Ron Arden's Reviews > The Map of Time

The Map of Time by Félix J. Palma
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's review
Sep 22, 2011

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Read from September 22 to 25, 2011

This book was interesting, but a mixed bag. The book is divided into 3 parts that are all connected and come to a conclusion by the end of the 3rd part. The premise is based on real and imagined time travel and some of the consequences of those activities. Some of the story was exhilarating and some of it was downright boring. There were times where it felt as if the writer was adding a lot of flowery description just to fill up the page.

The beginning of the story concerns Andrew Harrington, a wealthy young man, who falls in love with a street lady in 1888 London. She becomes one of Jack the Ripper's victims and Andrew pines for 8 years that he was too late to save her. In 1896, Gilliam Murray opens his new attraction that lets people travel to a specific date in the year 2000. This was soon after HG Wells published The Time Machine and so time travel is all the rage. Andrew and his cousin Charles ask Murray to let them travel to 1888 to prevent Jack the Ripper from killing his victims. This isn't possible, but might be with a machine that HG Wells has.

From here, there are a lot of twists and turns involving frauds, hoaxes and a lot of drama. Tom Blunt, a man playing a hero in the future events during 2000, winds up falling in love with a woman from 1896. This causes all kinds of hand wringing and more than a little bit of confusion. HG Wells again becomes intertwined in this affair and helps perpetuate a greater fraud, but also saves a life. Suffice to say there are parts of the story that remind me of the movie "The Sting". I, the reader, was fooled a number of times by events in the story, but unlike "The Sting", which I enjoyed, in this case I was annoyed.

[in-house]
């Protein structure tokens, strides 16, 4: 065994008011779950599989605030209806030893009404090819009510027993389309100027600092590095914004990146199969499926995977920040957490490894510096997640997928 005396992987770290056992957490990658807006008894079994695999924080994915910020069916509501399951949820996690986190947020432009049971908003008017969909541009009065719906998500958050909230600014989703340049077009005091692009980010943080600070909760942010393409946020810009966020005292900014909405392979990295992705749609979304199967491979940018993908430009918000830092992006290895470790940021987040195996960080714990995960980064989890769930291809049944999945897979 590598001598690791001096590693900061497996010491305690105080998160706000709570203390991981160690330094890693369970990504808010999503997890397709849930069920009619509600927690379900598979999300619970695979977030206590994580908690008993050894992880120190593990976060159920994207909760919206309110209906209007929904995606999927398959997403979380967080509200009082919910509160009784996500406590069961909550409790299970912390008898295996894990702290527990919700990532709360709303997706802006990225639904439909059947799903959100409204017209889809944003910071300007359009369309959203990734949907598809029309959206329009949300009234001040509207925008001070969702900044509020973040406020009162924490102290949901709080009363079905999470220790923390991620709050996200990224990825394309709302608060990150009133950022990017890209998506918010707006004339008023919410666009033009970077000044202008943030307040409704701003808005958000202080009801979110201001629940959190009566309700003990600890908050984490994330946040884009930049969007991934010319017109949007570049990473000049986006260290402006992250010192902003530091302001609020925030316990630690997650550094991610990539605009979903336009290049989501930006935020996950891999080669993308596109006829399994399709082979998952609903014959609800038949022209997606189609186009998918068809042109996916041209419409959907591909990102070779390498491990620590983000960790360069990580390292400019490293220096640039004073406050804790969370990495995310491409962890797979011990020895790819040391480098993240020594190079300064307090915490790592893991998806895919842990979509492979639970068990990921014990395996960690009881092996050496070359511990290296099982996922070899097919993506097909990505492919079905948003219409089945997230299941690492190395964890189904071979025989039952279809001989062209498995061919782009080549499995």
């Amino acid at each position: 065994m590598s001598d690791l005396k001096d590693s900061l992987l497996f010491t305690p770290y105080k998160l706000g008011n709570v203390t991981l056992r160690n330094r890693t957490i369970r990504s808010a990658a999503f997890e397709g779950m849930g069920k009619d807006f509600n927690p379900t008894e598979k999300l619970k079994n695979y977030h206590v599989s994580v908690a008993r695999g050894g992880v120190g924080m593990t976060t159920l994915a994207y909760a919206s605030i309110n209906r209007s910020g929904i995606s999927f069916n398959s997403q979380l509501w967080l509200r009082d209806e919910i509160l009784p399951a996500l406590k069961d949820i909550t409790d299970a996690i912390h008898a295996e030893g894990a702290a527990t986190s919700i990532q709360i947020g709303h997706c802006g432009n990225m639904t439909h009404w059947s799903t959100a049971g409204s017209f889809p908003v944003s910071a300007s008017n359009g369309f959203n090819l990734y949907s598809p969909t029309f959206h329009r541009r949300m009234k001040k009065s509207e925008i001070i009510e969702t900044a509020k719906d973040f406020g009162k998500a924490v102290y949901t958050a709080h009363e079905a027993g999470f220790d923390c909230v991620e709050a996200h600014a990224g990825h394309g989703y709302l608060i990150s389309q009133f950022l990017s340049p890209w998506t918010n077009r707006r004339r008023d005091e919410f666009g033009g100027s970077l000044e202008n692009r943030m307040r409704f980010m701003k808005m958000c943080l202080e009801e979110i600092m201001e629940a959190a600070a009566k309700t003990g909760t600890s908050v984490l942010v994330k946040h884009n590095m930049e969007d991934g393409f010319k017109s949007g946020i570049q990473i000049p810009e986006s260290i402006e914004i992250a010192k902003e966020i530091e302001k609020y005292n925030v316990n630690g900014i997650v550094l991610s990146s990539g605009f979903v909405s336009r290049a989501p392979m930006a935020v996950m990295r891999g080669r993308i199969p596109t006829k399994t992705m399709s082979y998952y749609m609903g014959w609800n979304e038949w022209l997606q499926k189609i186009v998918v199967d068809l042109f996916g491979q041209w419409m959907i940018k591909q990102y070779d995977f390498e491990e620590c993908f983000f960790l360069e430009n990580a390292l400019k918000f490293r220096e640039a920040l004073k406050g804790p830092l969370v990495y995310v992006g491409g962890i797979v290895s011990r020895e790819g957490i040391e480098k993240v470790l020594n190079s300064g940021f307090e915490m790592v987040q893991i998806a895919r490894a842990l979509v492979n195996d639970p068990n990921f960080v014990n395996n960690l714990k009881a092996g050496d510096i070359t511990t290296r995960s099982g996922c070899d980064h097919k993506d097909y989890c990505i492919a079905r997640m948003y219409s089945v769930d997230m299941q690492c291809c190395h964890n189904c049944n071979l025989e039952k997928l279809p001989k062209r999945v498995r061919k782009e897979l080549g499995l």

The 3rd part of the book brings a little more understanding and a lot more confusion to the story. Real time travel and perceived time travel come together in ways that become confusing. HG Wells is put into an interesting predicament when he receives a letter from his future self telling him the events about to occur and what path he takes from there. He has a choice, let those events unfold or prevent them and continue on with the life that he should have (as our real history shows). He makes his choice and this ties a few of the story lines together.

The ending was satisfactory, but a number of the time lines and parallel universes were not consistent. Events that were first stated as chronological, appeared not to be. I was confused at times as certain events seemed to overlap and contradict each other. Maybe this was the author's entire point, but it made from confusing reading at times. The story is looking at time not as a linear thing, but as one that is either circular or omnipresent. If one believes that all possible choices occur and that those choices result in parallel time lines, then everything that could happen will happen. It's unclear which time line you or I are in, since all are possible.

This gets into the realm of philosophy as well as physics, but for this story, the lines kept crossing to the point of confusion. I like being challenged when I read, but if I get lost in the story and can't determine, "Who's on First", that's a problem.

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